The 1500 hp gas test block contains a number of components which must be modeled. The compressor is not directly modeled in this work, which instead uses external compressor maps or other means to specify the discharge conditions given a set of suction conditions as discussed in Sections 2.1.1 and 3.2. The flow measurement orifice, hot gas bypass (HGBP) flow split, condenser, cooling towers, throttling expansion devices, and a mixing chamber must be modeled. This section summarizes a number of texts and papers that were consulted to model these devices.
The flow measurement orifice is modeled according to correlations presented in ASME PTC 19.5 (American Society of Mechanical Engineers, 1972) and following the general form of Munson, Young, Okiishi, and Huebsch (2009). The ASME PTC 19.5 standard presents relationships between the differential pressure across the orifice and the flow rate, as shown in Section 3.3. Compressible effects are included since the refrigerant will be in a superheated vapor state at the orifice. According to Trevino (2012) and J.N.O. (1984), flange taps are used on the test block, so the correlations in ASME PTC 19.5 for flange tap pressure measurements are used.
Incropera, DeWitt, Bergman, and Lavine (2007), Incropera and DeWitt (1985), and Kays and London (1984) developed equations describing the performance of the condenser, which in this case is a shell-and-tube unit. The NTU-effectiveness method is used to calculate the heat transfer rate in terms of inlet and outlet temperatures since internal temperature measurements are not available. Engineering drawings from JCI (J.N.O., 1983) and a technical manual for the condenser (York Division, Borg-Warner Corporation, n.d.) were used, along with experimental data, to determine the effectiveness and number of transfer units for the condenser.
Braun, Klein, and Mitchell (1989) and Mitchell and Braun (2013) developed equations for modeling cooling towers using an effectiveness approach analogous to the heat exchanger model. This is useful as it avoids iteration wherever possible and does not require detailed cooling tower data. An example useful for verification of the cooling tower model is presented by Mitchell and Braun (2013). The model requires two characteristic performance parameters, which affect the number of transfer units (NTU) of the cooling tower. Therefore, a linear regression process is performed on experimental data from the Baltimore Aircoil Company (BAC) cooling towers (Baltimore Aircoil Company, Inc., 2001) to determine these parameters. Braun et al. (1989) outlined this process and provided several values for typical cooling towers. These parameters are discussed in Section 3.6. Qureshi and Zubair (2006) extended the model to include fill fouling. The effect of fill fouling is not included currently, but could be added in the future if desired.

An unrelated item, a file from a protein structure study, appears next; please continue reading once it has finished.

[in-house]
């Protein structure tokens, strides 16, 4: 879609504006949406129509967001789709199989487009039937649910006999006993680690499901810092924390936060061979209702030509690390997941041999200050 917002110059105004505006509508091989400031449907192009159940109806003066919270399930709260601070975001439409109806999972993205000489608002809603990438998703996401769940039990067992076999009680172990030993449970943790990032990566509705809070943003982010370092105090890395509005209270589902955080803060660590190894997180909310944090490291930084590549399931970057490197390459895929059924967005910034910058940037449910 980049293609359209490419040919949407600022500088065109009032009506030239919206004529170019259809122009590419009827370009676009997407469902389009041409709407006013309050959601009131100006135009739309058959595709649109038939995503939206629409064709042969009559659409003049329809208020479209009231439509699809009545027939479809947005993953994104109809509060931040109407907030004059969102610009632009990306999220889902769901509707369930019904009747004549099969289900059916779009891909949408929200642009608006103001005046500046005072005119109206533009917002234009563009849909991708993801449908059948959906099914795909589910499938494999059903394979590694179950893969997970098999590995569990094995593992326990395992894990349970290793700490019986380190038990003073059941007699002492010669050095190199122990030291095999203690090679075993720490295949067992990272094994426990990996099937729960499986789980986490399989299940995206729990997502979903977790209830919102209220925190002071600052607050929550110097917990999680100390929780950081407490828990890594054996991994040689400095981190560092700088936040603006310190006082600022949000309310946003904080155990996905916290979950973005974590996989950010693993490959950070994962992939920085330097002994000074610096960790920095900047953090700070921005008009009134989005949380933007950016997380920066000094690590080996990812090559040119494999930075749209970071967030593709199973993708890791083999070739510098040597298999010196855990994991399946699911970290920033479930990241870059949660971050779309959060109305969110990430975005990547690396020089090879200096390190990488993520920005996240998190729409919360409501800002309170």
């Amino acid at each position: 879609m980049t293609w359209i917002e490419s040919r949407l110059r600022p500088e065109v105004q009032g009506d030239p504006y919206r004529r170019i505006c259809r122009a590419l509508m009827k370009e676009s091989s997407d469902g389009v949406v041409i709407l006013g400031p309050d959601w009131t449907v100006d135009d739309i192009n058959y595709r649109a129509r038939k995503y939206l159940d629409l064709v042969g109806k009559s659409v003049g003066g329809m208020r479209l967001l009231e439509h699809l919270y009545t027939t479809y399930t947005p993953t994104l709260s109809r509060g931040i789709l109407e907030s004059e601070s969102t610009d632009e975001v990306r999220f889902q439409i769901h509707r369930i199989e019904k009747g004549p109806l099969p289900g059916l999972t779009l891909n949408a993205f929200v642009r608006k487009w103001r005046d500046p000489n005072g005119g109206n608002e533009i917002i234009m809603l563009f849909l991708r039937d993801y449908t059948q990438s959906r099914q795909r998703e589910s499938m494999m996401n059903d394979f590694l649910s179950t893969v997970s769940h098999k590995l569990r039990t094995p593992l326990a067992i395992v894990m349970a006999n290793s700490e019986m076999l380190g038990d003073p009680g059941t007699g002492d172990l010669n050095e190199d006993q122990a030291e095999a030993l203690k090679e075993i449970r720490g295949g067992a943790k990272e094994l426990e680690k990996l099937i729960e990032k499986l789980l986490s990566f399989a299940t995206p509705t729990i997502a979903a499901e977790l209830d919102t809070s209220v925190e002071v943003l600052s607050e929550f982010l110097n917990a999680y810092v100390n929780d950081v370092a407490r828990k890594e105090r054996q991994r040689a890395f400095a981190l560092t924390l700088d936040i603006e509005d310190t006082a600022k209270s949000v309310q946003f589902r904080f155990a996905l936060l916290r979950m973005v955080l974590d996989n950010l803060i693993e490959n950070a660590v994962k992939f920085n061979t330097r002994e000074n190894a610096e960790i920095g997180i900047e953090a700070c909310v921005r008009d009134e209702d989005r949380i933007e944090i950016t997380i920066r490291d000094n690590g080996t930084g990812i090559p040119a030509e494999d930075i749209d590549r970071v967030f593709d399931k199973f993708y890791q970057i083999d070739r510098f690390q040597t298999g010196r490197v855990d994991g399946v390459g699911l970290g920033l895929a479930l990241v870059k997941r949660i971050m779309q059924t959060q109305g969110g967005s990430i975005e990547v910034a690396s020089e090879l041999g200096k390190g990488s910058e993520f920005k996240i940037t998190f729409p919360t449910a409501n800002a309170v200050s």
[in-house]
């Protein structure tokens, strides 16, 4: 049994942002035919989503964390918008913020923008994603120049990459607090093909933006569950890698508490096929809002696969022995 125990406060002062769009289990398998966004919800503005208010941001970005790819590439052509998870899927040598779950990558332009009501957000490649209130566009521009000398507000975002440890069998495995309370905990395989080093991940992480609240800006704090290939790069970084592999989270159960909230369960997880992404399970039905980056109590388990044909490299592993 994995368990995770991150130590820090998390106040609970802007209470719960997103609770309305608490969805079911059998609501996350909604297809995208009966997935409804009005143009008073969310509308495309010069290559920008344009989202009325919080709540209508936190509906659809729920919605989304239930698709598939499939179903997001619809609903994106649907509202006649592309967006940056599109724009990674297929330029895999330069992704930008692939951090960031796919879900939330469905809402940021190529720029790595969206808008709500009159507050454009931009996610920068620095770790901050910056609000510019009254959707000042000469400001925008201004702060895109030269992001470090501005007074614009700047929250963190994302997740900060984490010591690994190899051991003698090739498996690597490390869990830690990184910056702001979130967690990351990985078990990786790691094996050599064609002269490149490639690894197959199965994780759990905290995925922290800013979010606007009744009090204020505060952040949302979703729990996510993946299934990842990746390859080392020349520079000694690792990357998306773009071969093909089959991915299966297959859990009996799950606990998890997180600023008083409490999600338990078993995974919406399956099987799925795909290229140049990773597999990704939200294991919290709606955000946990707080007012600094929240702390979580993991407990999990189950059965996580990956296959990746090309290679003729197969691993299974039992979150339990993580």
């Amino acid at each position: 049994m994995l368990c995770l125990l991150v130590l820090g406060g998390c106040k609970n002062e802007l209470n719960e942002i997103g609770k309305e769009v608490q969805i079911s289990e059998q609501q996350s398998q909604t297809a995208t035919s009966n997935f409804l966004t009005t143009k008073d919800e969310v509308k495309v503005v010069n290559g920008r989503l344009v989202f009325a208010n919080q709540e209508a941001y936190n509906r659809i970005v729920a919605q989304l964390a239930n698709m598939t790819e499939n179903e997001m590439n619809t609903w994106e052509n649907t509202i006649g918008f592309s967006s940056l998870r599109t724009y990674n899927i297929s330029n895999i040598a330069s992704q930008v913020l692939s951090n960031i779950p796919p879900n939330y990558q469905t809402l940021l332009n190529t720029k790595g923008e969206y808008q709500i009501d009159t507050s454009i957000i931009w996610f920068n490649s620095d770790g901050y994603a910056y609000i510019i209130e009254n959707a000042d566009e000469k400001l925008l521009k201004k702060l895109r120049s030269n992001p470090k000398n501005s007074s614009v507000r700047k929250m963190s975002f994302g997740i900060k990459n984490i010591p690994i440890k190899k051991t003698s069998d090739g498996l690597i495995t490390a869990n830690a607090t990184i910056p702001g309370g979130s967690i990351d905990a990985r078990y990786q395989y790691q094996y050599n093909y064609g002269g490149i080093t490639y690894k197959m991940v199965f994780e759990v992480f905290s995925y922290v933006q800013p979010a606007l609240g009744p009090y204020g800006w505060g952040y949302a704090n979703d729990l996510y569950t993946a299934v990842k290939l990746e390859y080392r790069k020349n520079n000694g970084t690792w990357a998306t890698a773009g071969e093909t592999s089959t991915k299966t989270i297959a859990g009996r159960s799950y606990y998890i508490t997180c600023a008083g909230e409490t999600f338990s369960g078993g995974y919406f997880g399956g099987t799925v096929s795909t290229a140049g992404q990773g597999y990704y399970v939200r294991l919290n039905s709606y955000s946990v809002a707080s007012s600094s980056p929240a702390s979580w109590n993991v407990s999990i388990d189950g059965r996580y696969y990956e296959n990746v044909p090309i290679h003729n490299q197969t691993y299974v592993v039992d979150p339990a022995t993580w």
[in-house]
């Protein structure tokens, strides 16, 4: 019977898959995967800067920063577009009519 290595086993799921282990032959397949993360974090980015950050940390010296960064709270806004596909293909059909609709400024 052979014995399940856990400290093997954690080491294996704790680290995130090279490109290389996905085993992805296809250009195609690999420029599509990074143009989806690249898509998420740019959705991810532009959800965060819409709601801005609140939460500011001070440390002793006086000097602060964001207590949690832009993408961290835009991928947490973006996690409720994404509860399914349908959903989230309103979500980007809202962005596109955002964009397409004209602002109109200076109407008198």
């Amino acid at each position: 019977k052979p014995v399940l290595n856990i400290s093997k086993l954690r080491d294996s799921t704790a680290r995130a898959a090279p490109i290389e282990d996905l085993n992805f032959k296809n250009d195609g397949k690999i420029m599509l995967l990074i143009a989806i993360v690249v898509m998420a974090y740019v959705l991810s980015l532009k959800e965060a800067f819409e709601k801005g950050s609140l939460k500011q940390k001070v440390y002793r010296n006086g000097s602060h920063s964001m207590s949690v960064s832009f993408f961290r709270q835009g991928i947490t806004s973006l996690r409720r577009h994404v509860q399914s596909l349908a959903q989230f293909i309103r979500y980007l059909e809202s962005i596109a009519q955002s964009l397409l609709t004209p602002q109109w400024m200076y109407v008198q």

The flow split, expansion devices, and mixing chamber are modeled using basic extensive property balances (mass and energy) as detailed in undergraduate thermodynamics texts such as Çengel and Boles (2011). The equations are developed from the general balance equations in Sections 3.4, 3.7, and 3.8.
In addition to the York documentation already cited, further details regarding the test facility are found in the Applied Systems Operating Limits report (Graham, 2006). This includes pipe diameters, orifice diameters, and operating instructions. The condenser water pump is a fixed-speed unit, Aurora Type 410, size 6 × 8 × 15, with pump curves given by Aurora Pentair Water (2007).
The US Patent by Sahs and Mould (Apparatus for Testing Refrigeration Compressors, 1956), Dirlea et al. (1996), and McGovern (1984) describe the general configuration of the cycle, and illustrate how the different components interact with one another. However, no holistic modeling effort is attempted in any of these sources.
To the best of the author’s knowledge, a complete model of the hot gas bypass test block cycle is a novel undertaking. The completion of this model will have significant impact on the testing process used every day by test engineers at JCI (Sommer, 2013). The survey of literature contained in Chapter 2 provides the theoretical basis for each component-level model in the complete cycle. Chapter 3 will discuss each component model in greater detail.